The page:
One of the mysteries of the English language finally explained.
1A receptacle in a church for the water used in baptism, typically a freestanding stone structure.
- ‘A granite stone holy water font was thrown into the river and about 100 years ago it was retrieved from the water and re-erected.’
- ‘She had installed crucifixes in various rooms in the home, and had placed a font containing holy water in the home.’
- ‘At the appointed moment, we gathered round the ancient stone font to witness the baptism.’
- ‘Out of sheer desperation I crawled down to the local church and threw myself in a font of holy water.’
- ‘With good reason, they had come to believe that the path to freedom ran through the baptismal font of the Reformed Church.’
- ‘Most fonts were made of stone, although other materials such as marble, lead, copper, and bronze were also used.’
- ‘Members of the congregation renewed their baptismal vows and in response received a generous sprinkling of water from the huge font.’
- ‘A holy water font salvaged from a church is work in progress.’
- ‘A five-tonne font (a stone bowl in a church that holds water for baptism) in granite that was used by the prior is also on display.’
- ‘The font was filled with water that seemed to be boiling.’
- ‘The sprinkler is filled with consecrated water from the baptismal font, which is drizzled onto the initiate during the ritual.’
- ‘He wrote about wine and studied church architecture, making a particular study of 11 th century church fonts.’
- ‘‘The painting will hang in the Victorian baptistry behind the stone font which is a very fitting location,’ he said.’
- ‘The font, the church, the altar and the pulpit were all consecrated in turn and the ceremony ended with a Candlemass procession.’
- ‘Have on hand the baptismal font, pitcher of water, the Advent wreath and matches.’
- ‘Keep water in the font as a reminder of baptism.’
- ‘In Dublin two years ago, some church fonts were removed when it was learned that drug users rinsed their syringes in the holy water.’
- ‘This spring water was used in the font in the church to christen babies.’
- ‘Catholics symbolically carry on this tradition with holy water fonts at the entrances of their churches.’
- ‘Stone water fonts are to be placed at the doors in Midfield Church.’
- 1.1another term for stoup
2A reservoir for oil in an oil lamp.
- ‘The oil reservoir, or font, was mounted on top of the cistern, and the flow of oil into it was controlled by a valve.’
3A source of a desirable quality or commodity; a fount.‘they dip down into the font of wisdom’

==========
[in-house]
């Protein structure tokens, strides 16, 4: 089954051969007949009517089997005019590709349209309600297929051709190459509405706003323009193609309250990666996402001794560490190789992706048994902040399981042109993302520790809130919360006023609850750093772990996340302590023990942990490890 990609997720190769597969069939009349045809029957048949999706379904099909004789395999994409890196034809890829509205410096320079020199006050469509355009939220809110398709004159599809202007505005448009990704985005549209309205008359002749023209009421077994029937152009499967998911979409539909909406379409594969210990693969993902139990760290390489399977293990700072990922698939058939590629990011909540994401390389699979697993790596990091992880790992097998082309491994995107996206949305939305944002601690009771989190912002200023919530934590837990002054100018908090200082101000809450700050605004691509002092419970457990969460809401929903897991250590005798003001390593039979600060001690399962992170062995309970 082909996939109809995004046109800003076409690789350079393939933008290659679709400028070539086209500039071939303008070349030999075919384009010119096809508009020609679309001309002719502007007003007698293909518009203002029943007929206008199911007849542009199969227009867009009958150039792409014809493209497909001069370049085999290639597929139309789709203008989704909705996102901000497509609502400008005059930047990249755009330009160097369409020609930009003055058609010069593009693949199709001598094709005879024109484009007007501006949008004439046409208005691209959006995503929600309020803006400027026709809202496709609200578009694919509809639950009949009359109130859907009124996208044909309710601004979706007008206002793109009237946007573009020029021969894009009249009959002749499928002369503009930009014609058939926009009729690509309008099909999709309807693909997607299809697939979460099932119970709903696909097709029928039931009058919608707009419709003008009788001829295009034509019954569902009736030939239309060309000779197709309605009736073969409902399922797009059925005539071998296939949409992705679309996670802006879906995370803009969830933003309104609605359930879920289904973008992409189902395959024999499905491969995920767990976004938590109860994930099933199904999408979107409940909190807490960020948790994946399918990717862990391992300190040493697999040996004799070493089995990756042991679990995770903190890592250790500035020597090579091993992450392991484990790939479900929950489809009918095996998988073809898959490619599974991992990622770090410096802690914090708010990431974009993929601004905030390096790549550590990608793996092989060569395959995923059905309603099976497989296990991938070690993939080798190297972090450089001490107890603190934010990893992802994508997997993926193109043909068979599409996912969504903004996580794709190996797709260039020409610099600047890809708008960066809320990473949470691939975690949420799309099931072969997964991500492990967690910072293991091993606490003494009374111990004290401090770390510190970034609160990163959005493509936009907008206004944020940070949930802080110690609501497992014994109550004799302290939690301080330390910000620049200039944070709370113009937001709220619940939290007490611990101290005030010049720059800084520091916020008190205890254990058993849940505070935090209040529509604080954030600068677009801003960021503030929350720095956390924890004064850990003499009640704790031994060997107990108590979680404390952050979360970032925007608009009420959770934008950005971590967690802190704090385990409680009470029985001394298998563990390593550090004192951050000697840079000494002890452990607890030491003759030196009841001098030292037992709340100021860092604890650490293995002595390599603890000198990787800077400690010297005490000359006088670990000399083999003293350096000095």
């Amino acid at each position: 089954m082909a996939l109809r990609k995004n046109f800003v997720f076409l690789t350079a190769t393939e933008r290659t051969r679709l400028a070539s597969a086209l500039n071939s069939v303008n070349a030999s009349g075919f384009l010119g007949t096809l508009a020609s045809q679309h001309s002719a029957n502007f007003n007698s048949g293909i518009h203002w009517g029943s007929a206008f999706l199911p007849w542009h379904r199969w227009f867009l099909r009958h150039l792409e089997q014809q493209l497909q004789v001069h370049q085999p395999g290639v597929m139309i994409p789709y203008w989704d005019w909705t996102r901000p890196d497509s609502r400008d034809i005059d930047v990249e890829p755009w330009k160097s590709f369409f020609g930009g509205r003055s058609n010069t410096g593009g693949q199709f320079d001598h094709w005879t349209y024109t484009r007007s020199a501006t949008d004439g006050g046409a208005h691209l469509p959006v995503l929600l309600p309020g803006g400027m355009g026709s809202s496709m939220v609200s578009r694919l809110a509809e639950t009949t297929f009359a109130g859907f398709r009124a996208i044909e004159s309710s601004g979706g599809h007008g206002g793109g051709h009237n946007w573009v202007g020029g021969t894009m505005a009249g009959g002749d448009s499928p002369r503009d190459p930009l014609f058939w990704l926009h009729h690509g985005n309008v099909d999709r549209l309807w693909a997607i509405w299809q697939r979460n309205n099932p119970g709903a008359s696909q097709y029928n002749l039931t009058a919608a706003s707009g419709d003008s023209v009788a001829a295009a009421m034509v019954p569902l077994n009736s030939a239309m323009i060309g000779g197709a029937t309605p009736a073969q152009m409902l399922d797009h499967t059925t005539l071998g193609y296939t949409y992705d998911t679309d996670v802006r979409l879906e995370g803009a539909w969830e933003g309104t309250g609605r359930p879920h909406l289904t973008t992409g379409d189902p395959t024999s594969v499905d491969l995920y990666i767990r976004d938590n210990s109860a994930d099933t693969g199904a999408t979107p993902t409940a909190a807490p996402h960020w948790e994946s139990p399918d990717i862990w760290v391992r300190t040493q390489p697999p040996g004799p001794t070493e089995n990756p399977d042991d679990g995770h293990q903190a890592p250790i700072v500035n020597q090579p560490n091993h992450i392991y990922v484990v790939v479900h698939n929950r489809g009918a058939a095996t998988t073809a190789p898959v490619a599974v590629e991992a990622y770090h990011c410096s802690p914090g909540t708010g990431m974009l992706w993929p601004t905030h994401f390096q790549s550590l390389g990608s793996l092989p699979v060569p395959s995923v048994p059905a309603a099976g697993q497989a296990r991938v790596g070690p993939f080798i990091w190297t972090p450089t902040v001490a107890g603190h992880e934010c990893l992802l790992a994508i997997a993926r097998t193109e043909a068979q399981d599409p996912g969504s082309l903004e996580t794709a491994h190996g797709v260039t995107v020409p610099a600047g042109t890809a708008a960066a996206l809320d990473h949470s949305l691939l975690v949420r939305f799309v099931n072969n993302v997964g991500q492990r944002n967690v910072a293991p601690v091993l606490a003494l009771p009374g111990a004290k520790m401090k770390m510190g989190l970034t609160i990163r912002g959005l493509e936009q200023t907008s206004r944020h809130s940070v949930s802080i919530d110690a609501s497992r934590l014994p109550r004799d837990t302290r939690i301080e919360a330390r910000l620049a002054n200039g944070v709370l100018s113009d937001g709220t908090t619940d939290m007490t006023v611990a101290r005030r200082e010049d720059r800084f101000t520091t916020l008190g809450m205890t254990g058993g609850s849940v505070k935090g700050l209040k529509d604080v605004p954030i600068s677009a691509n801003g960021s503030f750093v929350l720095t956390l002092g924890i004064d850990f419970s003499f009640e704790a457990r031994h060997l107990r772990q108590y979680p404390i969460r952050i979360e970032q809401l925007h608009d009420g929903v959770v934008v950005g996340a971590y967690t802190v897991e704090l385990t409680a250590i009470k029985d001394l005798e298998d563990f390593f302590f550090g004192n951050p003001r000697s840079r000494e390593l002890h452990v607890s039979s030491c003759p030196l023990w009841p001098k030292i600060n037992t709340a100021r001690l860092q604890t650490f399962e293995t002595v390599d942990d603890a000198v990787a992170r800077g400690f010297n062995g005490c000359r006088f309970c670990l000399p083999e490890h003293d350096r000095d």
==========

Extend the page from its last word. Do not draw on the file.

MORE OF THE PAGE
- ‘Drink from that font of wisdom while it still is available to us.’
- ‘Be the all-knowing, absolute font of authority and wisdom.’
- ‘For the Canaanites, the world-pole was the Mountain: the wild place sacred to the gods, the font of lifegiving water.’
- ‘Let the words flow from that font of wisdom herself.’
- ‘This conduit not only served as a font of technical wisdom but also afforded them valuable political leverage.’
- ‘This font of online wisdom and wisecracks will turn one year old on November 13 th.’
- ‘They are and should remain the font of wisdom for all humanity.’
- ‘Over the years the state has been central to the theology of economics just as the established church was the font of all knowledge in Catholicism.’
- ‘He is a font of the entrepreneurial wisdom needed to do it.’
Late Old English: from Latin fons, font- ‘spring, fountain’, occurring in the ecclesiastical Latin phrase fons or fontes baptismi ‘baptismal water(s’).
A set of type of one particular face and size.
print, typeface, face, characters, lettering, lettersView synonyms
- ‘And I ultimately wound up changing nearly every font to different flavors of Arial, which yields a distressingly mundane appearance.’
- ‘And I kinda liked your red crayon-scrawly powerpoints - what font is that?’
- ‘In looking at the photocopies, he said, ‘I really felt we could not definitively say which font this is.’’
- ‘But as I watched the credits unfold I thought: I know that font.’
- ‘And it's all in a teeny weeny eye-straining font.’
Late 16th century (denoting the action or process of casting or founding): from French fonte, from fondre ‘to melt’.
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